Jo Appleby (soprano)
Wynne Evans (tenor)
Victoria Goldsmith (violin)
Ben Baker (violin)
The Fanfare Trumpeters of the Grenadier Guards
Pipe Major Jim Motherwell and the Pipers of Eton College
Royal Choral Society
Royal Philharmonic Concert Orchestra
Angela Rippon – Host
Reviewed by: Michael Darvell
Reviewed: 17 May, 2007
Venue: Royal Albert Hall, London
Cathcart had two provisos. He was an advocate of the diapason normal pitch used by continental musicians, whereas Britain favoured the higher pitch that was a strain on singers’ voices. He would put up the money for the concerts if Wood could establish the low pitch in British orchestras and if Wood was the sole conductor.
Even now we think of The Proms as being the work of just Henry Wood, but without Cathcart they might never have taken off. The first season in 1895 was not a commercial success. Forty-two concerts, six nights a week for seven weeks was a lot to sell, and the tickets didn’t! A few concerts brought full houses, but most made a loss. However, Cathcart persevered and by the end of the first season Wood was well-known enough to carry on with further seasons. Eventually the BBC took over the responsibility and the underwriting of the costs and the Proms survive to this day.
The Cathcart Spring Proms offers a little of everything, mostly short works or excerpts and arias, and ending with part of Henry Wood’s “Fantasia on British sea-songs”, “Rule, Britannia” and “Land of hope and glory”, much like the usual Last night of the Proms. After a rousing version of the National Anthem, including the often-ignored second verse, the concert opened with the orchestra playing a spirited version of Dvořák’s Carnival Overture. The Royal Choral Society then sang Handel’s “Zadok the Priest”, so familiar from every coronation since George II and from various commercials. The young (16-year-old) virtuoso violinist Victoria Goldsmith, one of last year’s finalists in the BBC Young Musician of the Year Competition, played Saint-Saëns’s Introduction and Rondo Capriccioso, coaxing a beautiful tone from her instrument. Ben Baker, this year’s winner of the Cathcart Concerto Award (part of the Cathcart Education Programme that fosters young musical talent), played the first movement of Bach’s Double Concerto with Rolf Wilson, leader of the Royal Philharmonic Concert Orchestra. At just 17 Ben is obviously destined for great things. The first half ended with ‘Morning’ from Grieg’s music to Ibsen’s “Peer Gynt”, the main theme from Michael Nyman’s score for the film “The Piano”, and a hypnotic account of Ravel’s Boléro in which conductor David Arnold also proved how good a drummer he is.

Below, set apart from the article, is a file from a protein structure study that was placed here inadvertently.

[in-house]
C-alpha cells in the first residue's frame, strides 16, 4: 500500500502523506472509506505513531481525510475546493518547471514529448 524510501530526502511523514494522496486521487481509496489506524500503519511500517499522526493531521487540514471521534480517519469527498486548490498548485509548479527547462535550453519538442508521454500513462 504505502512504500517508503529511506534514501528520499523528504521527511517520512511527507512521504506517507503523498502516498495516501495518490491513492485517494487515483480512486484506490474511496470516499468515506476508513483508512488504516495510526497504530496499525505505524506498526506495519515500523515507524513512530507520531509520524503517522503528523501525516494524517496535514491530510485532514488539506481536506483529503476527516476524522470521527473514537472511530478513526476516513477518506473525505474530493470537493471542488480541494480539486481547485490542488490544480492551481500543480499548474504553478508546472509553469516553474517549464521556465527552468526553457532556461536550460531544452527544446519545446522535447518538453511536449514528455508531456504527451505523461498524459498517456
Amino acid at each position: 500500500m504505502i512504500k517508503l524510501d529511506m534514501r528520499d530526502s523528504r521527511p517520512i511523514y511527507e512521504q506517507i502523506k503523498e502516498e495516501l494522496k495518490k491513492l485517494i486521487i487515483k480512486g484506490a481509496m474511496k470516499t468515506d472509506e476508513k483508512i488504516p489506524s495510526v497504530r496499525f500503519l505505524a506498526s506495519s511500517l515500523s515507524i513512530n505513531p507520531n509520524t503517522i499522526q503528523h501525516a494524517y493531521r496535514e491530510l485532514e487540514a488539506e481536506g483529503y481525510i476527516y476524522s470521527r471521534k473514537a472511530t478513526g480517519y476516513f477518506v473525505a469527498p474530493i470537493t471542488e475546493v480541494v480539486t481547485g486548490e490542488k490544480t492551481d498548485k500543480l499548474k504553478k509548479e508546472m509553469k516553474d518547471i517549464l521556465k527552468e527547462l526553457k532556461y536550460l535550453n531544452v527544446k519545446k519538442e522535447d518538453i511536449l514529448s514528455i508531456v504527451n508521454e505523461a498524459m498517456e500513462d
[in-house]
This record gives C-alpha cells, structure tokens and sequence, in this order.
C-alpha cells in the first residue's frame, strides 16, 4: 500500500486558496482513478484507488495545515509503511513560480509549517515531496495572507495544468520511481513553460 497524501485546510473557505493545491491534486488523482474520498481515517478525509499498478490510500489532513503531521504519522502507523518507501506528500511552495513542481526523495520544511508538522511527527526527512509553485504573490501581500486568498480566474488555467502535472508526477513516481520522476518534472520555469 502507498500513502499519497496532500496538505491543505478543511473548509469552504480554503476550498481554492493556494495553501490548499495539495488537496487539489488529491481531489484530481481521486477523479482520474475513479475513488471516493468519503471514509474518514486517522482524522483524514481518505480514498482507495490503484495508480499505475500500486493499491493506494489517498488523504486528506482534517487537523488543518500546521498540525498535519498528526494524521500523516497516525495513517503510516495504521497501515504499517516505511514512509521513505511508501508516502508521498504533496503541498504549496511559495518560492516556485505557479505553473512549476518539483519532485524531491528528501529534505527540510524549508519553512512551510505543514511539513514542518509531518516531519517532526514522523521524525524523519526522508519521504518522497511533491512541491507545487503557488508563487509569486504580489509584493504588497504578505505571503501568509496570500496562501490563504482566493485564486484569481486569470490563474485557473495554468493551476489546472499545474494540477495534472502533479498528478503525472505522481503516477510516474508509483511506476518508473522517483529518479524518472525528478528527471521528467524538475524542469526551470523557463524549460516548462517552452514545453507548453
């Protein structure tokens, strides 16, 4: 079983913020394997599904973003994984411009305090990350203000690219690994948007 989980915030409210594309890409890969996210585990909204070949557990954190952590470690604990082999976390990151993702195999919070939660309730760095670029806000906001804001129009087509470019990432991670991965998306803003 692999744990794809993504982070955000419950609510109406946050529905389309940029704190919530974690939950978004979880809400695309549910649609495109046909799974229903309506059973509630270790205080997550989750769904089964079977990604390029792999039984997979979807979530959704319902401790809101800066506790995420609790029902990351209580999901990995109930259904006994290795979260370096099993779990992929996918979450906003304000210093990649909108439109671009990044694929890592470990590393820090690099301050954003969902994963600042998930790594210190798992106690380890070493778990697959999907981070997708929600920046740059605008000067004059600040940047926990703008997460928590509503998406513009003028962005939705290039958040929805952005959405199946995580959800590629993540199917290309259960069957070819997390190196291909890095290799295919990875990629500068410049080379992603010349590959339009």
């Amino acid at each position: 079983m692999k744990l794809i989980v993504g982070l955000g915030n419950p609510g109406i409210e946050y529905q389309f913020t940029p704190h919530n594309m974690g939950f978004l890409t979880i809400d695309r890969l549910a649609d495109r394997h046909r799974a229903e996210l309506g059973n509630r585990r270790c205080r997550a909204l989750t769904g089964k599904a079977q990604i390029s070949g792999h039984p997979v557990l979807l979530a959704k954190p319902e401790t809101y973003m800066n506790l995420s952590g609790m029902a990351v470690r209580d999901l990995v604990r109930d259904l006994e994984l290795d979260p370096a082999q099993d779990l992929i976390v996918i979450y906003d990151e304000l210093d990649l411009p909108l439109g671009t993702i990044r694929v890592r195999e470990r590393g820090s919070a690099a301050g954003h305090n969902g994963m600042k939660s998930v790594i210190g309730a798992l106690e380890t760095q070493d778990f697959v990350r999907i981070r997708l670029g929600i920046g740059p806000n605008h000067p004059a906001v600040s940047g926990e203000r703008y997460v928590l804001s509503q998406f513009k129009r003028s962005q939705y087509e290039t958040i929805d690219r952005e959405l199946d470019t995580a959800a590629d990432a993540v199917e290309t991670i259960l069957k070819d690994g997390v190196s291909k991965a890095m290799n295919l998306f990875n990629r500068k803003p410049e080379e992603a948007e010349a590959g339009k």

After the recent Classical Brit Awards, it is good to hear real classical music played at the Royal Albert Hall, instead of souped-up, dumbed-down versions. The orchestra played everything straight, proving you don’t have to turn classical music into a sound-bite to make it popular.
The second half opened with the Royal Anniversary Dedication, a tribute to HM The Queen and HRH The Duke of Edinburgh in their 60th year of marriage. This was given by Pipe Major Jim Motherwell, the tenth Queen’s Piper, and his pipe students from Eton College. The hit of the evening was their cheerful rendition of Elmer Bernstein’s theme from “The Magnificent Seven”. Then followed Paul Hart’s arrangements of music by Deep Purple, Robbie Williams and Survivor. When they try to dumb down classical music it sounds awful, but symphonic arrangements of rock tunes are only an improvement and here they sounded terrific, and the Royal Choral Society seemed to be having a blast too.
Toby Young is the Cathcart Composer of the Year. His Love Sick is an overture for orchestra in memory of Edward Elgar. It’s a very pleasant piece that takes its cue from the heyday of British light music – the time of Ronald Binge, Eric Coates, Vivian Ellis, Trevor Duncan – you know, the sort of music you heard in “Melody on the Move” on the Light programme in the 1950s, all mostly inspired by the spirit of Elgar. Perhaps Toby Young is the new Elgar…
After soprano Jo Appleby sang ‘Song to the Moon’ from Dvořák’s “Rusalka”, she was joined by tenor Wynne Evans for a “Madama Butterfly” duet, ‘Vieni,vieni, la sera’. Their strong voices were, however, marred by bad stage microphones, which made them sound muddy. The last item before the finale was ‘I vow to thee my country’, that ghastly hymn fashioned from part of Holst’s The Planets. Conveying quite the wrong mood – ‘Jupiter’ is, after all, ‘the bringer of jollity’ and not maudlin patriotic sentiments.
So, a good if undemanding evening with lots of applause and flag-waving at the end during the ‘Sailor’s hornpipe’, “Rule, Britannia” and Pomp and Circumstance March No.1 (‘Land of Hope and Glory’). Host Angela Rippon was at her usual professional best with the introductions, but did we need to go home to the strains of The Rolling Stones and “(I can’t get no) Satisfaction”? Or was it a joke?